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Back when I had my old computer, I had to run games like tf2 on 640x400 and would get about 35 fps. However, I noticed that when I ran it on 1920x1080, I would get about 10-11 fps. Despite the resolution being over over 6x higher, it seemingly only ran at ~1/3 the fps. Is this some trick that the GPU or game engine uses? Or is this just my old computer being a piece of garbo.


@Tdog Good question! Let's think about how performance decreases when increasing the resolution from 640x400 to 1920x1080, and consider what happens when rendering the same game geometry at these two different resolutions. 1) Processing sound, physics, AI, netcode, and other similar components of a standard game engine is not generally affected by screen resolution. 2) The number of vertices and primitives being rasterized is also not affected by screen resolution, since this is all determined by scene geometry. 3) The number of fragments (samples) does increase with resolution, so any computation associated with processing these fragments (e.g., computing their color values) does require more work.

So, there's no tricks. :-) Since processing fragments is only a fraction of the overall workload, this explains why increasing the resolution by a factor of 6x does not reduce framerates by the same factor.


@Tdog Wrote this before realizing @motoole2 beat me, so to add on...

It depends on what part of your computer is the bottleneck. It could be the CPU or certain parts of the CPU (ex: individual cores, communication between cores and the L3 cache, etc). It could be the GPU or certain parts of the GPU (communication between GPU cores and shared GPU memory, GPU cores waiting on other GPU cores before tasks can complete, and more). It could be communication between the CPU and GPU, which happens on certain high speed busses (this is a huge problem with DirectX 9 / OpenGL 2.0 and previous versions, which require very many API calls). It could even be the CPU waiting on things like RAM queries. Where the bottleneck is depends on what kind of load the hardware is under -- i.e. what the running program is asking the hardware to do.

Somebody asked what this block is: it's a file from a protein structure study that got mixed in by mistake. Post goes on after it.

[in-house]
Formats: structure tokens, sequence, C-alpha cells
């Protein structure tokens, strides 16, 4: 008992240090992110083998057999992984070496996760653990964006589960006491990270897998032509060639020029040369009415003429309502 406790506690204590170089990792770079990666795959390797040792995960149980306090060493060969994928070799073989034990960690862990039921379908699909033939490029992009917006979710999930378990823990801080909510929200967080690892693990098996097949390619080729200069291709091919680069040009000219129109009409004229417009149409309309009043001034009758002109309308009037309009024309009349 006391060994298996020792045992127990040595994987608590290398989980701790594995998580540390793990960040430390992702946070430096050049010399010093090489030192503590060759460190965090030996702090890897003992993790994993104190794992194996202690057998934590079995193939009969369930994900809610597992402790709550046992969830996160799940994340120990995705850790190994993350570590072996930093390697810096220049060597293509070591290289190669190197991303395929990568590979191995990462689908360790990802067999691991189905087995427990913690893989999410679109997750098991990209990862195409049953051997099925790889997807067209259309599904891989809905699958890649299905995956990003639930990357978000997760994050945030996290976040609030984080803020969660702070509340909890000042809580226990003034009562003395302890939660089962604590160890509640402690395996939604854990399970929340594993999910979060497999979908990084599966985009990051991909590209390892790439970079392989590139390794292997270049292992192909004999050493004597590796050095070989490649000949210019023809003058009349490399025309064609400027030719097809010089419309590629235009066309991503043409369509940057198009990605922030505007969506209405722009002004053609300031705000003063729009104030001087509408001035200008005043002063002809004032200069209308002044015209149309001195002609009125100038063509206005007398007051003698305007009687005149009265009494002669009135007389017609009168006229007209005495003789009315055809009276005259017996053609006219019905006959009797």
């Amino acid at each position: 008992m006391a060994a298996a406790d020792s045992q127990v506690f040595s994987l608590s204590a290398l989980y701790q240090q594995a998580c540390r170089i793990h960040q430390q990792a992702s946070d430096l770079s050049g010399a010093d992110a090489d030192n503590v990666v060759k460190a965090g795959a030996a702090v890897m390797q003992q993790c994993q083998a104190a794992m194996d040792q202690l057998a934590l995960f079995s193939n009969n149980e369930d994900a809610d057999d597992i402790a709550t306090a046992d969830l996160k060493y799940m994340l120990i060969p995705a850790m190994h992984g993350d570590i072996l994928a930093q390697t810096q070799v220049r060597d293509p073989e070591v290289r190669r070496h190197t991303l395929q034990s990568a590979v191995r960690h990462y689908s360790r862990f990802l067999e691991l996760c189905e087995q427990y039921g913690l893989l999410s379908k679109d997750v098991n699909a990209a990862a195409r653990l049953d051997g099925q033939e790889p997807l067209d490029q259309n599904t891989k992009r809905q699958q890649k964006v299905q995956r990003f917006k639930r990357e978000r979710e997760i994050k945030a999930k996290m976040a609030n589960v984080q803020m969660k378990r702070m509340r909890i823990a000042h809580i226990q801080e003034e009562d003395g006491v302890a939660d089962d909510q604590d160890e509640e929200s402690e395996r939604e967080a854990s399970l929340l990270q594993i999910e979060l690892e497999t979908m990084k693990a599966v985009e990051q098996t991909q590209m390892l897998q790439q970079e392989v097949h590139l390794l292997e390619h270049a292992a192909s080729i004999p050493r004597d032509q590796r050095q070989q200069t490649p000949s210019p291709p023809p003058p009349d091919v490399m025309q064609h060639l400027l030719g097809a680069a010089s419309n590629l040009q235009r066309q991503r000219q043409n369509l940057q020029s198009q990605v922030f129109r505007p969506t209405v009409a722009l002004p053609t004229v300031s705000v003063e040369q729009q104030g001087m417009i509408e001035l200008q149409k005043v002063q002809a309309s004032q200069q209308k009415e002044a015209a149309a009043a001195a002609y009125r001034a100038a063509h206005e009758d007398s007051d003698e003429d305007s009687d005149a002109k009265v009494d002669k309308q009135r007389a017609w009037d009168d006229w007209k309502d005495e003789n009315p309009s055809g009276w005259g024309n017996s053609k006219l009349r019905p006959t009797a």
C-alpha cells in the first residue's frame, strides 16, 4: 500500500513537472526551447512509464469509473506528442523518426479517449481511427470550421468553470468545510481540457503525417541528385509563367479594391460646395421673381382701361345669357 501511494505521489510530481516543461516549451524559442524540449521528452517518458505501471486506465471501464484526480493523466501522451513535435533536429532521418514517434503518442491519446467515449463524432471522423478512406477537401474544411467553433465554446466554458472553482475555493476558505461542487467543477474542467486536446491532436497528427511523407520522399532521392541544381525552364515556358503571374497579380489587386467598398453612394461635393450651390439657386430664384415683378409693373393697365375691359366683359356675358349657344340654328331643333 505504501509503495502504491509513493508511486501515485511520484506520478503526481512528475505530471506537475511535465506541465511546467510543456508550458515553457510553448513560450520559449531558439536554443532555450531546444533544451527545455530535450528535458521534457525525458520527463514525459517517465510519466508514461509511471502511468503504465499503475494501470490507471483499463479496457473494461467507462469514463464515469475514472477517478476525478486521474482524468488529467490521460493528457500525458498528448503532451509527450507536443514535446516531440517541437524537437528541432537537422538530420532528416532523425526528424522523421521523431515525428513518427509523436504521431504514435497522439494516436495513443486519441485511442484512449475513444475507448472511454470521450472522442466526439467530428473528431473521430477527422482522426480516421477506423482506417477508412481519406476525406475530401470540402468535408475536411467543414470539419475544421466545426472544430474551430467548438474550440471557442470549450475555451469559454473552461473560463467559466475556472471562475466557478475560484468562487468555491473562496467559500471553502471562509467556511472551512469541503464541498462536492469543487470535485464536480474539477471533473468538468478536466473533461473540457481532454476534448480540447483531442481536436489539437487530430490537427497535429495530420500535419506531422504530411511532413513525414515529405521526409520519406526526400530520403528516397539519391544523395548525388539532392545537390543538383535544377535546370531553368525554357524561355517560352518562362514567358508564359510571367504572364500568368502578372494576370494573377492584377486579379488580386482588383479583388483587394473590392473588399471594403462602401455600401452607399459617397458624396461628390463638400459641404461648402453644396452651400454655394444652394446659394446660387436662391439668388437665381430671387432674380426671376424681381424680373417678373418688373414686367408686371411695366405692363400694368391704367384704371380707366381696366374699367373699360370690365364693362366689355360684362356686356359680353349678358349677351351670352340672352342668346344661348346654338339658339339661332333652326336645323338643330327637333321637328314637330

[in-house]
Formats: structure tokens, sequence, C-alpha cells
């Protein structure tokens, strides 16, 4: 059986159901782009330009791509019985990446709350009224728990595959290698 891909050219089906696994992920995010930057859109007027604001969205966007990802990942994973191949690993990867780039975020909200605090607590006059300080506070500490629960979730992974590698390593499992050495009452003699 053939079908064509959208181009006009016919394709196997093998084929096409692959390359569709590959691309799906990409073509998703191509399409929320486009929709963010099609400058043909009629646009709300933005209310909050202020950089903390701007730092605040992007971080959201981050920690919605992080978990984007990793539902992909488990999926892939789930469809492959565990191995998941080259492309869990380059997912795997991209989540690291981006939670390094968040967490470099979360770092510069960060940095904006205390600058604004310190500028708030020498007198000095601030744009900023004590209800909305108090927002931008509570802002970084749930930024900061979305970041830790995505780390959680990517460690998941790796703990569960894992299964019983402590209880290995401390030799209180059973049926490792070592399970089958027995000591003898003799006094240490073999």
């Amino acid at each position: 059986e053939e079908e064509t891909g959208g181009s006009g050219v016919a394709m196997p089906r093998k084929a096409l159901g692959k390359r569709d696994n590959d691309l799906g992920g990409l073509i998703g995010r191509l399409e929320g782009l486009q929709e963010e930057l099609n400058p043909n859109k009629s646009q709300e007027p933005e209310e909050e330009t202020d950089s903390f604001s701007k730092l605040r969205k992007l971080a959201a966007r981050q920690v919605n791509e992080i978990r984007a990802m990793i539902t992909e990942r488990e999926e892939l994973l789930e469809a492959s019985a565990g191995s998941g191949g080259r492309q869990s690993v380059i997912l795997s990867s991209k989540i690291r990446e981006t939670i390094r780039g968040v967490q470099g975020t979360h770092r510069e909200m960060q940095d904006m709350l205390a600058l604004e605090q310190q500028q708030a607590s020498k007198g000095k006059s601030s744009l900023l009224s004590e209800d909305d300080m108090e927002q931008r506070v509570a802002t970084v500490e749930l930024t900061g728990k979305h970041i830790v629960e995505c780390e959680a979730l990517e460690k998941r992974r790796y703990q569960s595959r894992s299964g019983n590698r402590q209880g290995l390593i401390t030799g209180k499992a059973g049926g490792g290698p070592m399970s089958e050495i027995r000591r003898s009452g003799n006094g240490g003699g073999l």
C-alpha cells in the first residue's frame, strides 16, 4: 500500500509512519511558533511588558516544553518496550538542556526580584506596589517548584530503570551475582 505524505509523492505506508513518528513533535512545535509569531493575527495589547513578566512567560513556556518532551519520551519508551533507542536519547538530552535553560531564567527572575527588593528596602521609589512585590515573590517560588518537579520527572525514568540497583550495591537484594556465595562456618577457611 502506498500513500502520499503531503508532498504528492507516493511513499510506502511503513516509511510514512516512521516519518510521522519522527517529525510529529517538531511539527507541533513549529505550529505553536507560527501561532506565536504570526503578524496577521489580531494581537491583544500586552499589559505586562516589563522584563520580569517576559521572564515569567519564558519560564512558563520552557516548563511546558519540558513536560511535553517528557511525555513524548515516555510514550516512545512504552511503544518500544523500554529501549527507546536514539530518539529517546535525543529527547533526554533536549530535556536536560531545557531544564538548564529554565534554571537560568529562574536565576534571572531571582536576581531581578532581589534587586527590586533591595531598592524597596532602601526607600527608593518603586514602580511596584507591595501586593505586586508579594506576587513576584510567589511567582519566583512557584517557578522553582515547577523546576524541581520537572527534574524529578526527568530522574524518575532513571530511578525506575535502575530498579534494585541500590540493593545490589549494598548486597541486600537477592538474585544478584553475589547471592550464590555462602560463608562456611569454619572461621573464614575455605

So in the case of TF2, if the program is not GPU-bound (more accurately, if it is not bound on the specific GPU subroutine that performs triangle fill), then increasing resolution will not have a significant impact on overall performance.

If you're interested in thinking about this kind of stuff, check out 15-418!